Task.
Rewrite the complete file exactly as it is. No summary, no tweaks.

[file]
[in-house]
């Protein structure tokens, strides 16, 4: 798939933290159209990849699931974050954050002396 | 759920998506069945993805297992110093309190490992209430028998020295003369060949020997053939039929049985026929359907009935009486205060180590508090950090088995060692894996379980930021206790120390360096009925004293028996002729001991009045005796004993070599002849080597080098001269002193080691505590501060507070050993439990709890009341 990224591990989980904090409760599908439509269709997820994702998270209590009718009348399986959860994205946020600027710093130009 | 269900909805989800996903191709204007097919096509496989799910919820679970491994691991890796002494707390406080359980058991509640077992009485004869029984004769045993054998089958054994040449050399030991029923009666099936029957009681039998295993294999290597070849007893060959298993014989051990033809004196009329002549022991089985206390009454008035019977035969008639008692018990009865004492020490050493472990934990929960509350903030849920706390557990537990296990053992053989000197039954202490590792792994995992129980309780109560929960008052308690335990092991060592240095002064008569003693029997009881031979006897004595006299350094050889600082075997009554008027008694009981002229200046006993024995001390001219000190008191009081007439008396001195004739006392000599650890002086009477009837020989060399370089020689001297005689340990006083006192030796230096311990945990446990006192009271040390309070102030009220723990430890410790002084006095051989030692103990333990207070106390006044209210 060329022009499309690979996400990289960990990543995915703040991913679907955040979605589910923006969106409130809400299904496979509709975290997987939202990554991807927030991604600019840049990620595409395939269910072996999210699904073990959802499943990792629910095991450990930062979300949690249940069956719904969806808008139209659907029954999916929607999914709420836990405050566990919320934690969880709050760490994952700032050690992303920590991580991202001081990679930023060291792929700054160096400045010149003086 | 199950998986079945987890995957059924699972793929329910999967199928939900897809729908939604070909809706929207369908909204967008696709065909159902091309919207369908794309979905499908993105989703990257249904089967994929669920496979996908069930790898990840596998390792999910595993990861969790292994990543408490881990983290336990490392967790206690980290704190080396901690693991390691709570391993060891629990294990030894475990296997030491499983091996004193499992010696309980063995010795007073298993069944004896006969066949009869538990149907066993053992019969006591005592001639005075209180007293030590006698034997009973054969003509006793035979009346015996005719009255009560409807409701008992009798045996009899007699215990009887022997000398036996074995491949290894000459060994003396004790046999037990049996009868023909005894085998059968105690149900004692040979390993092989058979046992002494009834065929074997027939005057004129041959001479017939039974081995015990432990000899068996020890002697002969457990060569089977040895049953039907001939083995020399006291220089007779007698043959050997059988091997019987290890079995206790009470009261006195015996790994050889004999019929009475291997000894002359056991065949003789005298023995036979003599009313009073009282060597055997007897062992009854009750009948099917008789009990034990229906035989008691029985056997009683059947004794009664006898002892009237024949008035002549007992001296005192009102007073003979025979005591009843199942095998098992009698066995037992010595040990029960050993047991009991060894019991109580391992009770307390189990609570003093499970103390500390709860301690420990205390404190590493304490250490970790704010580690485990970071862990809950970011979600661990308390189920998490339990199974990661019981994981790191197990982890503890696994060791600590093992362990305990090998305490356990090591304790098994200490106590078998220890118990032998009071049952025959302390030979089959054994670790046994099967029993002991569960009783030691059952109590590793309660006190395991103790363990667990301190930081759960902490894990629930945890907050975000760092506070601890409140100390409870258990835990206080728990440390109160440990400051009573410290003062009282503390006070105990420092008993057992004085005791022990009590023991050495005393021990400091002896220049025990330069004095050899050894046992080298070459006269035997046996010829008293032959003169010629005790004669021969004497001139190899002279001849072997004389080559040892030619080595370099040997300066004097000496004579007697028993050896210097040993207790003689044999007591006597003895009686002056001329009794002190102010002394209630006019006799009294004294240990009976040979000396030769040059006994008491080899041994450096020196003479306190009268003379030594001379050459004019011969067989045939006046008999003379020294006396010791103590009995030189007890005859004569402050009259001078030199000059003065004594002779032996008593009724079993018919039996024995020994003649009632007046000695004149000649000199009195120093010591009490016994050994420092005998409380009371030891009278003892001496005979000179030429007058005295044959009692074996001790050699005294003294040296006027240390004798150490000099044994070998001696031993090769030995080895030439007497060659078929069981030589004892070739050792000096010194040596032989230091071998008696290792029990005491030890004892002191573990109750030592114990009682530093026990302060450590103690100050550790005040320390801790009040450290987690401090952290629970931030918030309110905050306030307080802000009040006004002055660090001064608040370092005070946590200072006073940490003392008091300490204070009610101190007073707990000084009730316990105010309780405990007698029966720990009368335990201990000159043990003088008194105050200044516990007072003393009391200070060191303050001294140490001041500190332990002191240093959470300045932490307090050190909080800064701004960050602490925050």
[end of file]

[in-house]
């Protein structure tokens, strides 16, 4: 798939933290159209990849699931974050954050002396 | 759920998506069945993805297992110093309190490992209430028998020295003369060949020997053939039929049985026929359907009935009486205060180590508090950090088995060692894996379980930021206790120390360096009925004293028996002729001991009045005796004993070599002849080597080098001269002193080691505590501060507070050993439990709890009341 990224591990989980904090409760599908439509269709997820994702998270209590009718009348399986959860994205946020600027710093130009 | 269900909805989800996903191709204007097919096509496989799910919820679970491994691991890796002494707390406080359980058991509640077992009485004869029984004769045993054998089958054994040449050399030991029923009666099936029957009681039998295993294999290597070849007893060959298993014989051990033809004196009329002549022991089985206390009454008035019977035969008639008692018990009865004492020490050493472990934990929960509350903030849920706390557990537990296990053992053989000197039954202490590792792994995992129980309780109560929960008052308690335990092991060592240095002064008569003693029997009881031979006897004595006299350094050889600082075997009554008027008694009981002229200046006993024995001390001219000190008191009081007439008396001195004739006392000599650890002086009477009837020989060399370089020689001297005689340990006083006192030796230096311990945990446990006192009271040390309070102030009220723990430890410790002084006095051989030692103990333990207070106390006044209210 060329022009499309690979996400990289960990990543995915703040991913679907955040979605589910923006969106409130809400299904496979509709975290997987939202990554991807927030991604600019840049990620595409395939269910072996999210699904073990959802499943990792629910095991450990930062979300949690249940069956719904969806808008139209659907029954999916929607999914709420836990405050566990919320934690969880709050760490994952700032050690992303920590991580991202001081990679930023060291792929700054160096400045010149003086 | 199950998986079945987890995957059924699972793929329910999967199928939900897809729908939604070909809706929207369908909204967008696709065909159902091309919207369908794309979905499908993105989703990257249904089967994929669920496979996908069930790898990840596998390792999910595993990861969790292994990543408490881990983290336990490392967790206690980290704190080396901690693991390691709570391993060891629990294990030894475990296997030491499983091996004193499992010696309980063995010795007073298993069944004896006969066949009869538990149907066993053992019969006591005592001639005075209180007293030590006698034997009973054969003509006793035979009346015996005719009255009560409807409701008992009798045996009899007699215990009887022997000398036996074995491949290894000459060994003396004790046999037990049996009868023909005894085998059968105690149900004692040979390993092989058979046992002494009834065929074997027939005057004129041959001479017939039974081995015990432990000899068996020890002697002969457990060569089977040895049953039907001939083995020399006291220089007779007698043959050997059988091997019987290890079995206790009470009261006195015996790994050889004999019929009475291997000894002359056991065949003789005298023995036979003599009313009073009282060597055997007897062992009854009750009948099917008789009990034990229906035989008691029985056997009683059947004794009664006898002892009237024949008035002549007992001296005192009102007073003979025979005591009843199942095998098992009698066995037992010595040990029960050993047991009991060894019991109580391992009770307390189990609570003093499970103390500390709860301690420990205390404190590493304490250490970790704010580690485990970071862990809950970011979600661990308390189920998490339990199974990661019981994981790191197990982890503890696994060791600590093992362990305990090998305490356990090591304790098994200490106590078998220890118990032998009071049952025959302390030979089959054994670790046994099967029993002991569960009783030691059952109590590793309660006190395991103790363990667990301190930081759960902490894990629930945890907050975000760092506070601890409140100390409870258990835990206080728990440390109160440990400051009573410290003062009282503390006070105990420092008993057992004085005791022990009590023991050495005393021990400091002896220049025990330069004095050899050894046992080298070459006269035997046996010829008293032959003169010629005790004669021969004497001139190899002279001849072997004389080559040892030619080595370099040997300066004097000496004579007697028993050896210097040993207790003689044999007591006597003895009686002056001329009794002190102010002394209630006019006799009294004294240990009976040979000396030769040059006994008491080899041994450096020196003479306190009268003379030594001379050459004019011969067989045939006046008999003379020294006396010791103590009995030189007890005859004569402050009259001078030199000059003065004594002779032996008593009724079993018919039996024995020994003649009632007046000695004149000649000199009195120093010591009490016994050994420092005998409380009371030891009278003892001496005979000179030429007058005295044959009692074996001790050699005294003294040296006027240390004798150490000099044994070998001696031993090769030995080895030439007497060659078929069981030589004892070739050792000096010194040596032989230091071998008696290792029990005491030890004892002191573990109750030592114990009682530093026990302060450590103690100050550790005040320390801790009040450290987690401090952290629970931030918030309110905050306030307080802000009040006004002055660090001064608040370092005070946590200072006073940490003392008091300490204070009610101190007073707990000084009730316990105010309780405990007698029966720990009368335990201990000159043990003088008194105050200044516990007072003393009391200070060191303050001294140490001041500190332990002191240093959470300045932490307090050190909080800064701004960050602490925050």